A. Hays Town

(1903–2005) Architect

Although he lived in Mississippi for only thirteen years, architect A. Hays Town had a profound impact on the state’s built environment through two very distinct phases of his long and illustrious career. During his first period of influence, when he lived in Mississippi, he helped to introduce modern architecture to the state; during his second period of influence he was instrumental in helping rekindle an interest in Mississippi’s vernacular architectural traditions.

Town was born on 17 June 1903 in Crowley, Louisiana, and was educated at Southwestern Louisiana Institute and at Tulane University. He came to Mississippi in 1926 to work as an intern in the office of prominent Jackson-based architect N. W. Overstreet. By the time Town left Jackson in 1939, he and Overstreet had become partners, and with Overstreet’s encouragement, Town had designed modern concrete structures across the state. Many of these buildings had been built under the public relief programs of the Great Depression, and many were schools, including Church Street School in Tupelo, Bailey Junior High School in Jackson, Bowmar Avenue School in Vicksburg, and Columbus High School. This work was widely published nationally and internationally and, as Overstreet had hoped, helped to further Mississippi’s reputation as a progressive state and to pave the way for a broader acceptance of modern architecture.

Town’s family obligations took him back to Louisiana, where he established what became one of Baton Rouge’s largest commercial postwar architectural offices. Despite his great success, Town took increasing interest in the firm’s smaller residential commissions, where he could experiment with forms and ideas derived from childhood memories of traditional architecture in southern Louisiana. He also found inspiration in his recollections of his work with the Historic American Buildings Survey, in which he documented Mississippi’s early structures. Beginning in the 1960s, Town divested himself of most of his commercial work and much of his staff so that he could focus on exploring the South’s diverse vernacular architectural traditions. He developed a unique and flexible architectural vocabulary that was inspired by traditional building materials and methods but that could be effectively applied to contemporary architectural problems.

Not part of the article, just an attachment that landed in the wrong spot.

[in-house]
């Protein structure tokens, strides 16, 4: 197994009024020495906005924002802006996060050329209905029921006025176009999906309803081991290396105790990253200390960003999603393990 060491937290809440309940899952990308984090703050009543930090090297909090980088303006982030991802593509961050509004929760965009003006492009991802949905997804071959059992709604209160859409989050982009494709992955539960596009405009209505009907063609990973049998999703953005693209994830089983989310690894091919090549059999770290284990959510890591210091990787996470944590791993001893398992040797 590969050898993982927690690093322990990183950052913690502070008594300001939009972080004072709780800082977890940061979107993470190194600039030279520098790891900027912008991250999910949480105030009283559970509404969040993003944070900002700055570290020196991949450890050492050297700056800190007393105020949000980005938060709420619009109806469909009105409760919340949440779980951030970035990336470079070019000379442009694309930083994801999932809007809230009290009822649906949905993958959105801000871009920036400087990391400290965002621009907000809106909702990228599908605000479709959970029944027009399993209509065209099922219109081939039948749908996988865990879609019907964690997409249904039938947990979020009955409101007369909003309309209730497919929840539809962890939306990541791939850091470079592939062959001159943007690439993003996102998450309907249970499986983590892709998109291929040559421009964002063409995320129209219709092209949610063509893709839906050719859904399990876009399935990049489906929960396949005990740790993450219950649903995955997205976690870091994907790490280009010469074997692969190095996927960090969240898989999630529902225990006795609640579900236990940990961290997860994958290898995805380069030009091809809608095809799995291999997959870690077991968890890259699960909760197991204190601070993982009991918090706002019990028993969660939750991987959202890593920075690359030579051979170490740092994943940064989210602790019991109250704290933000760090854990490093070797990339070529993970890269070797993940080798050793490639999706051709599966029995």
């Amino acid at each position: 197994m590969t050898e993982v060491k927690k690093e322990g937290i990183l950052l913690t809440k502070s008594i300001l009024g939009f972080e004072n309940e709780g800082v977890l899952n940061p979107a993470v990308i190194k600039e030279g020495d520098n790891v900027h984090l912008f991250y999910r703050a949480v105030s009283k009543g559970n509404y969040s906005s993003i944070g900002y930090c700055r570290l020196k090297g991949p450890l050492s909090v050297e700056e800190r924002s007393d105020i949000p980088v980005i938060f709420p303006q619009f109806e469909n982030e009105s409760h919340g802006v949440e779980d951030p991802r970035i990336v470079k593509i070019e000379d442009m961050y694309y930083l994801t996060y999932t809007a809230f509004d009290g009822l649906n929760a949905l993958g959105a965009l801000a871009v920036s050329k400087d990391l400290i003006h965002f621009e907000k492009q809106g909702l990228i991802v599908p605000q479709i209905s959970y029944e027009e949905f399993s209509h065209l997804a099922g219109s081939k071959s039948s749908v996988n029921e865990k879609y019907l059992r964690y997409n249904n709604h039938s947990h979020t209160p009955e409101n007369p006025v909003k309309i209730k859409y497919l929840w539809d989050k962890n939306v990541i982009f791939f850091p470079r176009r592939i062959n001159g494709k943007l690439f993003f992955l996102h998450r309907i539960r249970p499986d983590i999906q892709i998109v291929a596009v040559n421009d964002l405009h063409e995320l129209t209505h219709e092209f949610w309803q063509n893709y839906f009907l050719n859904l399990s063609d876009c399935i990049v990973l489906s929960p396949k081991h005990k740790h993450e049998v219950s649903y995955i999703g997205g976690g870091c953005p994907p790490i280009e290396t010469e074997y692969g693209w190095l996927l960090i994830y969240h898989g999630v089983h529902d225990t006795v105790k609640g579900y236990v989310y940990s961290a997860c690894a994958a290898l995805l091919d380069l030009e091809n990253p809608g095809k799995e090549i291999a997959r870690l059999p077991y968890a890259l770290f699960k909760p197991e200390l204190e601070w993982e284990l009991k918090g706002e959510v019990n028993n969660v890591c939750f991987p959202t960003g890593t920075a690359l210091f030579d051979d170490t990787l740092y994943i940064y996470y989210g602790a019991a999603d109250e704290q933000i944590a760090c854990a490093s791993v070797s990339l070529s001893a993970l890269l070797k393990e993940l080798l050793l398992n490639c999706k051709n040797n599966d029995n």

Town’s later, more traditional practice centered on Louisiana but extended into neighboring states. After Overstreet’s death, Town renewed his practice in Mississippi, where he designed a number of homes in the suburbs of North Jackson, including the Sturgis House and the Puckett House in Eastover, as well as in other locations around the state, including the Elliott House in Brookhaven and the Lampton House in Columbia. These houses illustrate the stylistic variability and compositional flexibility of Town’s later work. He often imagined his buildings to have been built over time as a series of separate projects or subsequent additions, each of which had its own character and form. During this phase of his career, Town designed almost one thousand houses, continuing to work until well into his nineties. He died on 6 January 2005.

Architects and designers from across the Deep South adapted design strategies derived from the final phase of Town’s career to a wide range of building types with varying degrees of success. Town’s work demonstrated the enduring relevance of vernacular traditions and set a new standard against which work of this type could be judged. His influence continues to echo in ongoing developments in Mississippi and surrounding states.

Further Reading

  • David Sachs, The Life and Work of the Twentieth-Century Architect A. Hays Town (2003)
  • A. Hays Town, Cyril E. Vetter, and Philip Gould, The Architectural Style of A. Hays Town (1985)

Citation Information

The following information is provided for citations.

  • Article Title A. Hays Town
  • Coverage 1903–2005
  • Author
  • Website Name Mississippi Encyclopedia
  • URL
  • Access Date June 7, 2020
  • Publisher Center for Study of Southern Culture
  • Original Published Date
  • Date of Last Update April 25, 2018